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927 F.

2d 559

James A. WARREN, Plaintiff-Appellant,


v.
Dave CRAWFORD, et al., Defendants-Appellees.
No. 90-8677.

United States Court of Appeals,


Eleventh Circuit.
March 26, 1991.

Amy Totenberg, Atlanta, Ga., Wade M. Crumbley, Crumbley &


Crumbley, McDonough, Ga., for plaintiff-appellant.
Michael A. O'Quinn, Smith & Welch, McDonough, Ga., for defendantsappellees.
Appeal from the United States District Court for the Northern District of
Georgia.
Before FAY and JOHNSON, Circuit Judges, and PECK * , Senior Circuit
Judge.
JOHNSON, Circuit Judge:

Plaintiff James A. Warren appeals the district court's summary judgment


denying his claim that he had been illegally terminated from his position as
head of the Henry County, Georgia, Department of Transportation ("the DOT").

I. STATEMENT OF THE CASE


A. Background Facts
2

In September of 1985, Warren accepted a position as Road Superintendent for


Henry County. When he was hired, Warren received a copy of the Personnel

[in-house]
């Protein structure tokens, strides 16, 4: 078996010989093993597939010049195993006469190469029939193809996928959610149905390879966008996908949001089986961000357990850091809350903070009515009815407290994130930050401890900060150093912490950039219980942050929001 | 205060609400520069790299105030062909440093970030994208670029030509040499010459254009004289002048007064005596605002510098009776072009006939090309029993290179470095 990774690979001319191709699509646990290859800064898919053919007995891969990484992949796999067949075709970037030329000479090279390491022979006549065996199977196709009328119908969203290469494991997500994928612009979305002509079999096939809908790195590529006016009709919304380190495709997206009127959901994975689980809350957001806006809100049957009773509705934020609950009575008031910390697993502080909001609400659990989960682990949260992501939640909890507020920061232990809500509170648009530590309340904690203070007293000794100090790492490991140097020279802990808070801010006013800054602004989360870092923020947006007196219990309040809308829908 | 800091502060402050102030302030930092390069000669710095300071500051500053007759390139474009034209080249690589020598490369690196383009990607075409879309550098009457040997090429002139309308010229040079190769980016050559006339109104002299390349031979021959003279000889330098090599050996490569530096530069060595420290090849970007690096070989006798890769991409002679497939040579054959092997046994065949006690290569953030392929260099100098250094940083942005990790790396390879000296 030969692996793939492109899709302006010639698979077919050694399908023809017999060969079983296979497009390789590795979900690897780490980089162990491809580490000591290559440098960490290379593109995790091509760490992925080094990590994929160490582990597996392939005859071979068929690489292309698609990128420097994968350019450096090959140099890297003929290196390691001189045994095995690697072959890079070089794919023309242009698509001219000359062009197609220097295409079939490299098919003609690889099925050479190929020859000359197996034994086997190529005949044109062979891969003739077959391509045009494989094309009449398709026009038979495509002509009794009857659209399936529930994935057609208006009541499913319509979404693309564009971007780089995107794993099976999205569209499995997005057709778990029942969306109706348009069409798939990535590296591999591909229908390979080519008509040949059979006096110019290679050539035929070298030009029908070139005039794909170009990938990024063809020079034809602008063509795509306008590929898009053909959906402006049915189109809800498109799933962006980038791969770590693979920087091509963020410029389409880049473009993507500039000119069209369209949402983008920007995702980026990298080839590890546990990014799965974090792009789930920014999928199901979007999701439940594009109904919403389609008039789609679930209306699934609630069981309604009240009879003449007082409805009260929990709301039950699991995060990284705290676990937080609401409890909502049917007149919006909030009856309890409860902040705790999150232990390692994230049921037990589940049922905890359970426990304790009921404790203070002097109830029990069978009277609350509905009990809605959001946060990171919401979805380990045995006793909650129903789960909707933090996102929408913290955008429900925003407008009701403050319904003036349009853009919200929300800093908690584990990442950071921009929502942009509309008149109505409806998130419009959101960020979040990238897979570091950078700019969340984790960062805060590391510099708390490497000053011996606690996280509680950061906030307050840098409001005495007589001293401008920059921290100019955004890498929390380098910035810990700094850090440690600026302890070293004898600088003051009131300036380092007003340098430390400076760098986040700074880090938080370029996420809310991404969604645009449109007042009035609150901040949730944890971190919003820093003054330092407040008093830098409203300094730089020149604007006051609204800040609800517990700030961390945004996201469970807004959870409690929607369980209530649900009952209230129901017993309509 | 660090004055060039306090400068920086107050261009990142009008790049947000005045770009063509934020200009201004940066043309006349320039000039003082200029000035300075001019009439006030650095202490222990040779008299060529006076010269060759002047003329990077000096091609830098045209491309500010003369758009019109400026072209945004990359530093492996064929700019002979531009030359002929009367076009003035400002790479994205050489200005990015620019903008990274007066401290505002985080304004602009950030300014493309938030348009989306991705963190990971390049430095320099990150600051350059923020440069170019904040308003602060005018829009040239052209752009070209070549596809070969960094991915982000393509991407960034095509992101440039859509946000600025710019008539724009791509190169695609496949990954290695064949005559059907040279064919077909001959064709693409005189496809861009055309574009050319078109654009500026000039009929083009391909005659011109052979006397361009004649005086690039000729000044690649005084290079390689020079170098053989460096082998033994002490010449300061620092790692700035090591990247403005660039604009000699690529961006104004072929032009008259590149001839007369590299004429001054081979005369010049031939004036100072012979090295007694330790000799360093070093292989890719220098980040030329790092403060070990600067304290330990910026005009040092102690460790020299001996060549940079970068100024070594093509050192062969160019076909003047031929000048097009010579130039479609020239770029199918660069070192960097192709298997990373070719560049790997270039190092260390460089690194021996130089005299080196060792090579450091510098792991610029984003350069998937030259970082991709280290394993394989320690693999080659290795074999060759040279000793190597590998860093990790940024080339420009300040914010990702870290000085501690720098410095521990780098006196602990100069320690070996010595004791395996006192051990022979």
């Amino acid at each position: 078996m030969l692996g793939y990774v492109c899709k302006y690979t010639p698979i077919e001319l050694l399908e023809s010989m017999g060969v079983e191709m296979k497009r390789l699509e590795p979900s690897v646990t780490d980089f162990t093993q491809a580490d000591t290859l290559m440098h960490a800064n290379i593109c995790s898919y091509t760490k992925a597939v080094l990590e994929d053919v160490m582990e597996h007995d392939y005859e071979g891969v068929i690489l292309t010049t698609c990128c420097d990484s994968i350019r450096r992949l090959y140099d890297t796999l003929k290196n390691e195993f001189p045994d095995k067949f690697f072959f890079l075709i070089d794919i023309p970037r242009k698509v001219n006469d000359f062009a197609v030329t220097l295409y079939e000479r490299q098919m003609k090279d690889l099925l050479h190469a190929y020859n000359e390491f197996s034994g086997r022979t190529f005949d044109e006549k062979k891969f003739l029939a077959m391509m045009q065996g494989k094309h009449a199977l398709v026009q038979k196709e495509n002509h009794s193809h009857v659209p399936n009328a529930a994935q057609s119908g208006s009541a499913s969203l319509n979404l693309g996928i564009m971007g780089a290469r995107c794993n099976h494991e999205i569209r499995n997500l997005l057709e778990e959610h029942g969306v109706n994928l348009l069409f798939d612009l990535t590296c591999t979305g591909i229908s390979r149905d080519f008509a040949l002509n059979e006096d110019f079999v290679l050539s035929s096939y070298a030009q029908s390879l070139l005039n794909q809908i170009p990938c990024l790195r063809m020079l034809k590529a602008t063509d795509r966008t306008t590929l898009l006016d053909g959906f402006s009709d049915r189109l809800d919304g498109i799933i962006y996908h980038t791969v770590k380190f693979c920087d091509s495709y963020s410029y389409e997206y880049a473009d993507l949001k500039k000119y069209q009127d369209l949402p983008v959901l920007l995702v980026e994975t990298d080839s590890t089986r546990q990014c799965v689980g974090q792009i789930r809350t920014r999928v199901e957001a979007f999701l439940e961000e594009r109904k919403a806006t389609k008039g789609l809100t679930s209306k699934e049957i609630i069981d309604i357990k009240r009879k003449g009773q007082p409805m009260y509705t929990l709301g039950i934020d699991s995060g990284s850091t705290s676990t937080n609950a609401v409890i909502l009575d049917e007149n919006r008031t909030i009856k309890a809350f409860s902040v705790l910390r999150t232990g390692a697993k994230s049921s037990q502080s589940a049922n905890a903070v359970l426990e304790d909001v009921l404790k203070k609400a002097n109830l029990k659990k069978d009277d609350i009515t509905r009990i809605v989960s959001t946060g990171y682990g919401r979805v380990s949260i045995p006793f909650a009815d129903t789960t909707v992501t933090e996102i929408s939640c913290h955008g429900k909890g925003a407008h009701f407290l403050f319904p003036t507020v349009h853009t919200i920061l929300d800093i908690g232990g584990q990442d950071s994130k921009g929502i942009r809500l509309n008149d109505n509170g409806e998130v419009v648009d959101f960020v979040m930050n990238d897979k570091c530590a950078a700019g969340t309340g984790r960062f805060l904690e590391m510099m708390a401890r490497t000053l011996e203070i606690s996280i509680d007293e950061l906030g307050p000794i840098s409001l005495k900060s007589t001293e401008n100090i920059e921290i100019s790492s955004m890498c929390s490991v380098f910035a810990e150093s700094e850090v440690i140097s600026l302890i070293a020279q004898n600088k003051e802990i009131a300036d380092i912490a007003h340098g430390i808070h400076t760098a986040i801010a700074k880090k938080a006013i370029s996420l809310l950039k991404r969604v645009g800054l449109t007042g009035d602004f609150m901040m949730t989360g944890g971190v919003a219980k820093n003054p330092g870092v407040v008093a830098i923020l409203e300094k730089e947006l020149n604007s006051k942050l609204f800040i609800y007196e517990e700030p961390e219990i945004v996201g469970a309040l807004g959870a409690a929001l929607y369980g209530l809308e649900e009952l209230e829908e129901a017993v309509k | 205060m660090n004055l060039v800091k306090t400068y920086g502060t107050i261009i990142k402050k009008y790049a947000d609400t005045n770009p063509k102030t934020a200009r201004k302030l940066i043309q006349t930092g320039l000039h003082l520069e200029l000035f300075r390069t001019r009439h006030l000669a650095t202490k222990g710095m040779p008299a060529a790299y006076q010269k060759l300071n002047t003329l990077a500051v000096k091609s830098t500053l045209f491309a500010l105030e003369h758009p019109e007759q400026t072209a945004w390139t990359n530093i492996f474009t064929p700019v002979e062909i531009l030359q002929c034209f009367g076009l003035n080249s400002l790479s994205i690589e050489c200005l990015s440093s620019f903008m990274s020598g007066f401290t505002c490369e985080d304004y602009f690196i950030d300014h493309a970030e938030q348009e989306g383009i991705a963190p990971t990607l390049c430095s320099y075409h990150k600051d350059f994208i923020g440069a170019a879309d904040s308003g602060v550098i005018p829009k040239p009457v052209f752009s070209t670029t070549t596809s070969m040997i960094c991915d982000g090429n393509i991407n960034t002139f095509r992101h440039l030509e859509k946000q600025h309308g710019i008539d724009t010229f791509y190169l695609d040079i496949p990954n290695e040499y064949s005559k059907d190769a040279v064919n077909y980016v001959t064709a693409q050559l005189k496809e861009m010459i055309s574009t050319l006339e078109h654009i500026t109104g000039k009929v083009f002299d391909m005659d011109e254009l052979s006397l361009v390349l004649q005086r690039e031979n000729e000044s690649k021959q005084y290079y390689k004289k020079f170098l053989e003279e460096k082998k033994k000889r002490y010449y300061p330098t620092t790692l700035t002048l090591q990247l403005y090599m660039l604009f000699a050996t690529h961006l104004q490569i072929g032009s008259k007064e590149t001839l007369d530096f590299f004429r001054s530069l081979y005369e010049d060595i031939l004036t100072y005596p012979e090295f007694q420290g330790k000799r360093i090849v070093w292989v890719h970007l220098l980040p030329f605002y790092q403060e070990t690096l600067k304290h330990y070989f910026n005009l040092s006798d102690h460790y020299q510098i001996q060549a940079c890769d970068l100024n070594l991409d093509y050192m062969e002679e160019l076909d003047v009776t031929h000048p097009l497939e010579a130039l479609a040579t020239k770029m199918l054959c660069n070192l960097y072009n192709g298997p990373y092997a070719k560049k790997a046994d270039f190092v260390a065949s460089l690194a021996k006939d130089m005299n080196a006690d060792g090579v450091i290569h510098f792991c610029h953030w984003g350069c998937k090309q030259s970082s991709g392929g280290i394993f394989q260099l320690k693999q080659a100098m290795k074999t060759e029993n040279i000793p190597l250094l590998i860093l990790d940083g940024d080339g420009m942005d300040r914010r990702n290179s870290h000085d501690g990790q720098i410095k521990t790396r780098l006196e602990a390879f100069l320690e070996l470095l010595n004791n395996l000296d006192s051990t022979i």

Handbook,1 which he believed established a probationary period of one year,
during which he could be terminated at will. After completing the probationary
period, Warren believed that he could only be fired for cause.

During the fall of 1988, several candidates in the upcoming elections for the
Board of Commissioners of Henry County ("the Board") made the efficiency of
the DOT a campaign issue. Defendants Crawford, Honea, and Joyner were
elected to the Board in November of 1988.

The defendant Board assumed office in January of 1989. In early 1989,


defendants Crawford, Honea, and Joyner inspected the DOT's office. The
inspection purportedly lasted for fifteen minutes. Defendant Crawford testified
that they found the shop area of the DOT in disarray. Defendant Joyner
testified that he and defendant Honea subsequently returned to the DOT offices
for a second inspection and found things worse instead of better. Warren
testified that the Board made no complaints to him personally about his job
performance as a result of these inspections. Defendant Joyner testified,
however, that he related his complaints to County Administrator Don Norton,
who was Warren's supervisor.